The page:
Report in PNAS on role of Nephrin, the kidney
filter protein
-- Studies identify nephrin as a key target for therapeutic strategies to improve kidney function --

Research Triangle Park, N.C., July 6 /PRNewswire/ -- BioStratum Incorporated announced today the publication in the journal "Proceedings of the National Academy of Sciences" (volume 96, pages 7962-7967) of the paper entitled "Nephrin is specifically located at the slit diaphragm of glomerular podocytes." The work was completed in the laboratory of one of BioStratum's founding scientists, Dr. Karl Tryggvason of the Karolinska Institute, Stockholm, Sweden.

In this paper, nephrin is found at the "slit diaphragm," also referred to as the "slit membrane," an important structure in the kidney's filtration barrier. Until now, very little has been known about how the kidney filters blood. Nephrin appears to form a "zipper-like" filtration structure that functions both as a key structural motif which organizes and maintains the integrity of the filtration barrier as well as a porous filtration structure that allows the liquid portion of the blood to pass but not plasma proteins.

A break-down in the kidney's ability to filter proteins is a common occurrence in most kidney diseases, and results in proteinurea (protein in the urine). Proteinuria is not only
a consequence of kidney disease, but also is generally regarded as a major contributing factor to the development of end-stage renal disease, a condition often associated with diabetes and one that requires renal placement therapy (transplantation, dialysis). Nephrin's key role in
the kidney's filtration barrier suggests that treatments
that increase the production of this protein or restore its function are likely to improve kidney function by restoring the kidney's ability to filter proteins. BioStratum owns intellectual property rights to nephrin and new treatments based on modulating nephrin function.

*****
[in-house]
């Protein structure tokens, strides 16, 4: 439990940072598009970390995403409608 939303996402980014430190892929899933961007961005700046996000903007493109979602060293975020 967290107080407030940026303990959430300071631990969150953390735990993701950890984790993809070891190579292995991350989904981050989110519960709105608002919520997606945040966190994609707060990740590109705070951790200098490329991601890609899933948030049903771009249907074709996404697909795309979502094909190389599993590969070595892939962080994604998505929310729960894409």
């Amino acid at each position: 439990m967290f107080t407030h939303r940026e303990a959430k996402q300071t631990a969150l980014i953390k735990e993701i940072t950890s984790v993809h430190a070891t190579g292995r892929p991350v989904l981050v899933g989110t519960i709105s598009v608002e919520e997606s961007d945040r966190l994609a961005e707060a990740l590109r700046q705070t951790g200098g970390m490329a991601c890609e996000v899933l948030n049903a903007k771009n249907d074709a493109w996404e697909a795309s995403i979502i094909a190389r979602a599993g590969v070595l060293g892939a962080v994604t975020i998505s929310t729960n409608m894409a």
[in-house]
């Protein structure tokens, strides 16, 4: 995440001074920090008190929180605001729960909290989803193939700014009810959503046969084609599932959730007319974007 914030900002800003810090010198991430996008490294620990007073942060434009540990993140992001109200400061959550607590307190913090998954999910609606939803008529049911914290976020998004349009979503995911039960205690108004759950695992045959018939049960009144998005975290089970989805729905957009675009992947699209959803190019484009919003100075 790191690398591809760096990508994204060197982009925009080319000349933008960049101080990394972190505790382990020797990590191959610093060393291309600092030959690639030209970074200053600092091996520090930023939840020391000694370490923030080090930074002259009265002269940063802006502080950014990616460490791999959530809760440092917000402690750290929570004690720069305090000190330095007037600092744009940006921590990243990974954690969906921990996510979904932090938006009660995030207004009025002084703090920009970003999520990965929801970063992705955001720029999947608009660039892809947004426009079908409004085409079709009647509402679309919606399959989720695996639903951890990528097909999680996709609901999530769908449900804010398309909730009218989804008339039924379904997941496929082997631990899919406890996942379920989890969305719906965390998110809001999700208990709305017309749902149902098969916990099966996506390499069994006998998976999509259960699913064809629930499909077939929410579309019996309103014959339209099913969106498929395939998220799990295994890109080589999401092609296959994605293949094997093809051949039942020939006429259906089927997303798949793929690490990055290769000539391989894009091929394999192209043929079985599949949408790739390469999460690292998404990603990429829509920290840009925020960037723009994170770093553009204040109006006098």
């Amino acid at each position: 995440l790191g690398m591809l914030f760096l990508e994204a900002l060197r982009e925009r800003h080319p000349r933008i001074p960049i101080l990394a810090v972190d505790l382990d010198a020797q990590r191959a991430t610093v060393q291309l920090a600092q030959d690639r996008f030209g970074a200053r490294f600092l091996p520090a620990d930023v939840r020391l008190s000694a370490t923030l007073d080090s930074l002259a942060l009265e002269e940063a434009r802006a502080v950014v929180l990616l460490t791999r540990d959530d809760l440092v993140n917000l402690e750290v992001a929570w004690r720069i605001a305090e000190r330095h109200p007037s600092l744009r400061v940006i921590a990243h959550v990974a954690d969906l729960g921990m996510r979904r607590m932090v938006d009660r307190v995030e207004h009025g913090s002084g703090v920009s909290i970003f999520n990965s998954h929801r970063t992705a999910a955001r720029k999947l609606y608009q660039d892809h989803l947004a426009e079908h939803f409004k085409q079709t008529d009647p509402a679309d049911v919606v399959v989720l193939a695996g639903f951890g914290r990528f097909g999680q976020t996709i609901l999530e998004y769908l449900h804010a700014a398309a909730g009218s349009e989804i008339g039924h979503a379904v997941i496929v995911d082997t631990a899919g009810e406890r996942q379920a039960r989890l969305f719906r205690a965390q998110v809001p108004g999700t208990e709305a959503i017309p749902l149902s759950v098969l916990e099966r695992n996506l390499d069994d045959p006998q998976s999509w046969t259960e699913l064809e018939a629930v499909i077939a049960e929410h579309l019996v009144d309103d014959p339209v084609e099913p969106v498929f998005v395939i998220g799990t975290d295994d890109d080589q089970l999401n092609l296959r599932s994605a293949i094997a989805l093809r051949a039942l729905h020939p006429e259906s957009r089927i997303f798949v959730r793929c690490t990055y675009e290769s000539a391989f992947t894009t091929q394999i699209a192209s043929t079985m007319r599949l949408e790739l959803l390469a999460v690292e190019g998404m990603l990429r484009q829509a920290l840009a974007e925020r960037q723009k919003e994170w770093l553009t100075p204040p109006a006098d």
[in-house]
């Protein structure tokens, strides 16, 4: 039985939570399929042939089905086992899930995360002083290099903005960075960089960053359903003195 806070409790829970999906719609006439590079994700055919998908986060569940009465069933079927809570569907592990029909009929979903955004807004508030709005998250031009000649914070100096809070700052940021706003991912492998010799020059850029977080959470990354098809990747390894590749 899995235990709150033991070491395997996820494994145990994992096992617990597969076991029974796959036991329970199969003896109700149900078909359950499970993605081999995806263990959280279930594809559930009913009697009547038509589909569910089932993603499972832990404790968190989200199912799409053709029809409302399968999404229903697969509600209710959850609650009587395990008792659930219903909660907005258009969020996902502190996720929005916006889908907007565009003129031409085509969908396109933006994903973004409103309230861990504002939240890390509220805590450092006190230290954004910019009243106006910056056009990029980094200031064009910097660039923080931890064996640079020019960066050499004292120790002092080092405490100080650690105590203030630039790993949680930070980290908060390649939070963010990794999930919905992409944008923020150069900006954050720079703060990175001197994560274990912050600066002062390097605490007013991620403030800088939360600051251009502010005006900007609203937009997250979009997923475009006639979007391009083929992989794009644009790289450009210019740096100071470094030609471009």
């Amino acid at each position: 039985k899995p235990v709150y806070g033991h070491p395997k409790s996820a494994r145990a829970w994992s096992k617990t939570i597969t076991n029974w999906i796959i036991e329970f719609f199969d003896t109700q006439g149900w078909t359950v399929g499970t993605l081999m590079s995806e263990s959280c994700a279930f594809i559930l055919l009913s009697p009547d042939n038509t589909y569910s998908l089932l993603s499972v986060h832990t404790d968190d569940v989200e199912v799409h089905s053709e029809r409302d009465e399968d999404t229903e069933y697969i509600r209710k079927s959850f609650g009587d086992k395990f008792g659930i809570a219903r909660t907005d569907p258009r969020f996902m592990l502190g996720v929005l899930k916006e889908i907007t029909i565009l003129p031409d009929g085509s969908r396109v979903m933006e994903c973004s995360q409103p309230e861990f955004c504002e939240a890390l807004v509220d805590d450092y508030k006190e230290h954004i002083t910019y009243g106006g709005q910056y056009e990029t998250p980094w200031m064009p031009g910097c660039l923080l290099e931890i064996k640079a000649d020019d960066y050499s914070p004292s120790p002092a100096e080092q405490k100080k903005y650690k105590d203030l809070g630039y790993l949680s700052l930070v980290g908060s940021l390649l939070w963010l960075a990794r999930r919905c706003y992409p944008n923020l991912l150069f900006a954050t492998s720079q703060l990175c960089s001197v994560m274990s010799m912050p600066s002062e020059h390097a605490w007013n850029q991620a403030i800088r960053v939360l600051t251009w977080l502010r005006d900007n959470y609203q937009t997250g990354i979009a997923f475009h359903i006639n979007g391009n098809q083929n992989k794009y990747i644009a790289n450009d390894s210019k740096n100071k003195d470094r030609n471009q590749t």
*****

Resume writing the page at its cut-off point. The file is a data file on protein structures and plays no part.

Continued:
"This advance holds great promise for the development
of treatments for a broad range of kidney diseases, which
are an enormous medical problem in this country," said
Dr. Archie Prestayko, President and CEO of BioStratum. "In fact, the U.S. spends $12 billion annually treating kidney disease."

The present work elegantly depicts the location of nephrin at the slit membrane using nephrin specific antibodies that can be detected by electron microscopes. The structural domains of the nephrin molecule suggest a membrane bound receptor that self-associates with a nephrin molecule on a neighboring podocyte cell surface, thus forming a zipper-like connection between the cells, i.e. the slit membrane.

The nephrin gene was originally identified using genetic linkage analysis on patients with a rare disease called congenital nephrotic syndrome, which is a disease characterized by massive proteinuria. The discovery of the nephrin gene was reported last year by Dr. Tryggvason's group in a paper published in Molecular Cell (March 1998, Volume 1, pages 575-582).

"The absence of a functioning nephrin protein has a profound effect on the kidney's filtration barrier.
Therapeutic strategies which increase the production
of a functional nephrin protein are a promising approach
to restore kidney function and arrest proteinuria," said
Dr. Tryggvason. "In support of this strategy are results obtained in our laboratory and other laboratories that demonstrate a correlation between nephrin function and proteinuria in both genetic and acquired kidney diseases."

BioStratum is pursuing several approaches to increase nephrin production including the identification of small molecule drugs that specifically increase nephrin expression, and the application of BioStratum's
proprietary Glomerular Gene Transfer Technology.
In this approach, a nephrin gene will be transferred
into the kidney in order to express a functional nephrin protein to restore the kidney's filtration function.
Dr. Tryggvason's group has developed this technology
and demonstrated the transfer of functional genes into
the kidneys of pigs.

BioStratum Incorporated is a privately held company developing proprietary therapeutics based on recent scientific advances in basal lamina and related technologies. The company's therapeutics are directed against novel basal lamina extracellular targets involved in degenerative and invasive disease processes fundamental to kidney disease, diabetes and cancer. The company has also developed methods for the production of recombinant basal lamina proteins for use in wound repair and advanced tissue regeneration protocols.